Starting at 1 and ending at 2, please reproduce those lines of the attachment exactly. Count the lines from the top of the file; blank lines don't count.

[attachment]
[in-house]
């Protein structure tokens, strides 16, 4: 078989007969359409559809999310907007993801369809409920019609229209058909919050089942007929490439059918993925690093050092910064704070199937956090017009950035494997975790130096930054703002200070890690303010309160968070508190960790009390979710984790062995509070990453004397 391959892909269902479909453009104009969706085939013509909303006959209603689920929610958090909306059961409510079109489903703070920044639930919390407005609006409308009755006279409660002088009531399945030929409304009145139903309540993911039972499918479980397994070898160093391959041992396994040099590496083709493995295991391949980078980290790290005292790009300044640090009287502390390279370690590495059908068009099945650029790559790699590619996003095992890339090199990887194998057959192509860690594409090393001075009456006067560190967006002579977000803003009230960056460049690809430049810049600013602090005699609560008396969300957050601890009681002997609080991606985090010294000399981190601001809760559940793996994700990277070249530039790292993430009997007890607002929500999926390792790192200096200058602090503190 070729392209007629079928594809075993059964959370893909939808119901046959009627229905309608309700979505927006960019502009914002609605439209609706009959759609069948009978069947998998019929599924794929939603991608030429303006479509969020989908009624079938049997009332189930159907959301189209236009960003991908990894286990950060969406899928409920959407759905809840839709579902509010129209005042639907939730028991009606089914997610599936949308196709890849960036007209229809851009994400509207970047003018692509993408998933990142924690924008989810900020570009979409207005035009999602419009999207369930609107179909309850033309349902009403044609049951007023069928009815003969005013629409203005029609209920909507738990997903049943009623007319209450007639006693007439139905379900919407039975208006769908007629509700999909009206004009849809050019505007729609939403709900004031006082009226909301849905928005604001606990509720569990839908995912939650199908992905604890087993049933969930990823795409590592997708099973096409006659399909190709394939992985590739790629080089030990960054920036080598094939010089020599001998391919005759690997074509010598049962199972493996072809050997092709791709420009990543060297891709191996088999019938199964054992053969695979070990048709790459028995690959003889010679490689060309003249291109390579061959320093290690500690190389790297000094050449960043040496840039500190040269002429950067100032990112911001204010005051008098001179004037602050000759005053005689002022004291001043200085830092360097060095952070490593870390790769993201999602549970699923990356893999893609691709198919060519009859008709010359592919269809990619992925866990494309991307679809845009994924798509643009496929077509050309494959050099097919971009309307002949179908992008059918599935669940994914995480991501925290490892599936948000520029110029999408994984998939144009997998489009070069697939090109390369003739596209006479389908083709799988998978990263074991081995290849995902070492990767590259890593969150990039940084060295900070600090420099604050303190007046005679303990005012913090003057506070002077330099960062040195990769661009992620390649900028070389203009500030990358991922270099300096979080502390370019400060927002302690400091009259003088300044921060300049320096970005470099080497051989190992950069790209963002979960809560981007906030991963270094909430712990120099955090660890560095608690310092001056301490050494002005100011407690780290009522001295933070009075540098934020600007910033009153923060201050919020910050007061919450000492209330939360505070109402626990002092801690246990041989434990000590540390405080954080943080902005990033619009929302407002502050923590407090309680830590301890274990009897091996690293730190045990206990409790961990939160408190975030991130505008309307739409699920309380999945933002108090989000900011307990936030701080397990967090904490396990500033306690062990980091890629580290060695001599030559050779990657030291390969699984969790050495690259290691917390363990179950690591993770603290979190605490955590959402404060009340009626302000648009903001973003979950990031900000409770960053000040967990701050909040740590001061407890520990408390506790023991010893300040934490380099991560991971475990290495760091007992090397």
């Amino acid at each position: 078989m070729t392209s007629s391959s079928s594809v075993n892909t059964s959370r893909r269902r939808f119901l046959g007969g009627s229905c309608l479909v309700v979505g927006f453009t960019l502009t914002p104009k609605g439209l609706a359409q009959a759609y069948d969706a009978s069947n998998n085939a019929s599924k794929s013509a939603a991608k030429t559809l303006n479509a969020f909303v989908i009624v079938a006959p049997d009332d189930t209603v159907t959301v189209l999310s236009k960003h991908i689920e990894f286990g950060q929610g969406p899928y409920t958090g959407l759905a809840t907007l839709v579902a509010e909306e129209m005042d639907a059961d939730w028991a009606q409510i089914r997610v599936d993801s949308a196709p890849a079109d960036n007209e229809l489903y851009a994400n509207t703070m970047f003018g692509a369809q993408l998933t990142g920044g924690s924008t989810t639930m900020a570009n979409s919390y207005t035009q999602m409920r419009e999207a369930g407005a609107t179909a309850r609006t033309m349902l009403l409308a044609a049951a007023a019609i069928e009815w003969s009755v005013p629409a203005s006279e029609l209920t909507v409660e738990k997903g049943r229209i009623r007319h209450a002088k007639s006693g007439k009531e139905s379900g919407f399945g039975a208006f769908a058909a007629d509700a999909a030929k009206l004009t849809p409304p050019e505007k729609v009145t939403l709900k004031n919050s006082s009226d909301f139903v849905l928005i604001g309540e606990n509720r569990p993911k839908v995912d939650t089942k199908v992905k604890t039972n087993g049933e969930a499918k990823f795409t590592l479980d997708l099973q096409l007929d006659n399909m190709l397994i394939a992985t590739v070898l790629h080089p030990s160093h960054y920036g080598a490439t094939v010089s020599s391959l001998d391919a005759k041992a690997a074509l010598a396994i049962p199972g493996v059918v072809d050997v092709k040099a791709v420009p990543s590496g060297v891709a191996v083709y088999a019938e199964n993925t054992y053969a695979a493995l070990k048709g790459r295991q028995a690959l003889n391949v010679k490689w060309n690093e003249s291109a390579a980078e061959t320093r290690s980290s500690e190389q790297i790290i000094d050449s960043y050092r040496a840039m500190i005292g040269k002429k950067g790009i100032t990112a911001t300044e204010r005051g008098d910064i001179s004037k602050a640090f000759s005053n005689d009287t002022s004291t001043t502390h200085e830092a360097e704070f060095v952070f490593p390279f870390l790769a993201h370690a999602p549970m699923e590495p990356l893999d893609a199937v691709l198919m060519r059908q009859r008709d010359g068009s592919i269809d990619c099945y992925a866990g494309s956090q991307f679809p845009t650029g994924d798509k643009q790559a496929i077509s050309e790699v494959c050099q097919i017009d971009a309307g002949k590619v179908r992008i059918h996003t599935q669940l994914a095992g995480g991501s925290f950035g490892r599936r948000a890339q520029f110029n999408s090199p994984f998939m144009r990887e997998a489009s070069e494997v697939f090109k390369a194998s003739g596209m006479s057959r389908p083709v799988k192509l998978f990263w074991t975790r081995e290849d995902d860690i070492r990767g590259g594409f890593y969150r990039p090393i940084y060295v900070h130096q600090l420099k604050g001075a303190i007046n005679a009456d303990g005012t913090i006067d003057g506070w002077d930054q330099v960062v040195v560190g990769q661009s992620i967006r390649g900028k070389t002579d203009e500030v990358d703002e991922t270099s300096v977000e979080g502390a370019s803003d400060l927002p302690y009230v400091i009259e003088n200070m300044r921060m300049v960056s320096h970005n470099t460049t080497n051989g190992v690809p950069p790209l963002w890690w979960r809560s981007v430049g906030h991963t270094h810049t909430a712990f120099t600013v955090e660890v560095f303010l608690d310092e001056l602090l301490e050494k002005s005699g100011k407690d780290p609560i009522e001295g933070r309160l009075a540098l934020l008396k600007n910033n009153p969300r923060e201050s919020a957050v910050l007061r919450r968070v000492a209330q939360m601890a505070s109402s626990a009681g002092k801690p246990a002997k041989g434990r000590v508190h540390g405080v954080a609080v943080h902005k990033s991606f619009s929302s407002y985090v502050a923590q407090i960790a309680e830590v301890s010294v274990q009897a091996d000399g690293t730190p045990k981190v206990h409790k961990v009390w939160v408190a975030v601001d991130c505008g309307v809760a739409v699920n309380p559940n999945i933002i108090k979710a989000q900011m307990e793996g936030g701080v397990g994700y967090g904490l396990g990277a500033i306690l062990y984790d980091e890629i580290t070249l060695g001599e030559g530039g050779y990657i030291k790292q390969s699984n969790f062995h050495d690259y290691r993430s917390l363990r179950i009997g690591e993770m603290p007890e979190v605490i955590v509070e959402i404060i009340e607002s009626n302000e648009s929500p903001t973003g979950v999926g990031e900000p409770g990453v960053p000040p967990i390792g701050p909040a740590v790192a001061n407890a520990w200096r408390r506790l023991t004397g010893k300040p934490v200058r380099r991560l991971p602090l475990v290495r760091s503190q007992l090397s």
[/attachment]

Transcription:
[in-house]
């Protein structure tokens, strides 16, 4: 078989007969359409559809999310907007993801369809409920019609229209058909919050089942007929490439059918993925690093050092910064704070199937956090017009950035494997975790130096930054703002200070890690303010309160968070508190960790009390979710984790062995509070990453004397 391959892909269902479909453009104009969706085939013509909303006959209603689920929610958090909306059961409510079109489903703070920044639930919390407005609006409308009755006279409660002088009531399945030929409304009145139903309540993911039972499918479980397994070898160093391959041992396994040099590496083709493995295991391949980078980290790290005292790009300044640090009287502390390279370690590495059908068009099945650029790559790699590619996003095992890339090199990887194998057959192509860690594409090393001075009456006067560190967006002579977000803003009230960056460049690809430049810049600013602090005699609560008396969300957050601890009681002997609080991606985090010294000399981190601001809760559940793996994700990277070249530039790292993430009997007890607002929500999926390792790192200096200058602090503190 070729392209007629079928594809075993059964959370893909939808119901046959009627229905309608309700979505927006960019502009914002609605439209609706009959759609069948009978069947998998019929599924794929939603991608030429303006479509969020989908009624079938049997009332189930159907959301189209236009960003991908990894286990950060969406899928409920959407759905809840839709579902509010129209005042639907939730028991009606089914997610599936949308196709890849960036007209229809851009994400509207970047003018692509993408998933990142924690924008989810900020570009979409207005035009999602419009999207369930609107179909309850033309349902009403044609049951007023069928009815003969005013629409203005029609209920909507738990997903049943009623007319209450007639006693007439139905379900919407039975208006769908007629509700999909009206004009849809050019505007729609939403709900004031006082009226909301849905928005604001606990509720569990839908995912939650199908992905604890087993049933969930990823795409590592997708099973096409006659399909190709394939992985590739790629080089030990960054920036080598094939010089020599001998391919005759690997074509010598049962199972493996072809050997092709791709420009990543060297891709191996088999019938199964054992053969695979070990048709790459028995690959003889010679490689060309003249291109390579061959320093290690500690190389790297000094050449960043040496840039500190040269002429950067100032990112911001204010005051008098001179004037602050000759005053005689002022004291001043200085830092360097060095952070490593870390790769993201999602549970699923990356893999893609691709198919060519009859008709010359592919269809990619992925866990494309991307679809845009994924798509643009496929077509050309494959050099097919971009309307002949179908992008059918599935669940994914995480991501925290490892599936948000520029110029999408994984998939144009997998489009070069697939090109390369003739596209006479389908083709799988998978990263074991081995290849995902070492990767590259890593969150990039940084060295900070600090420099604050303190007046005679303990005012913090003057506070002077330099960062040195990769661009992620390649900028070389203009500030990358991922270099300096979080502390370019400060927002302690400091009259003088300044921060300049320096970005470099080497051989190992950069790209963002979960809560981007906030991963270094909430712990120099955090660890560095608690310092001056301490050494002005100011407690780290009522001295933070009075540098934020600007910033009153923060201050919020910050007061919450000492209330939360505070109402626990002092801690246990041989434990000590540390405080954080943080902005990033619009929302407002502050923590407090309680830590301890274990009897091996690293730190045990206990409790961990939160408190975030991130505008309307739409699920309380999945933002108090989000900011307990936030701080397990967090904490396990500033306690062990980091890629580290060695001599030559050779990657030291390969699984969790050495690259290691917390363990179950690591993770603290979190605490955590959402404060009340009626302000648009903001973003979950990031900000409770960053000040967990701050909040740590001061407890520990408390506790023991010893300040934490380099991560991971475990290495760091007992090397």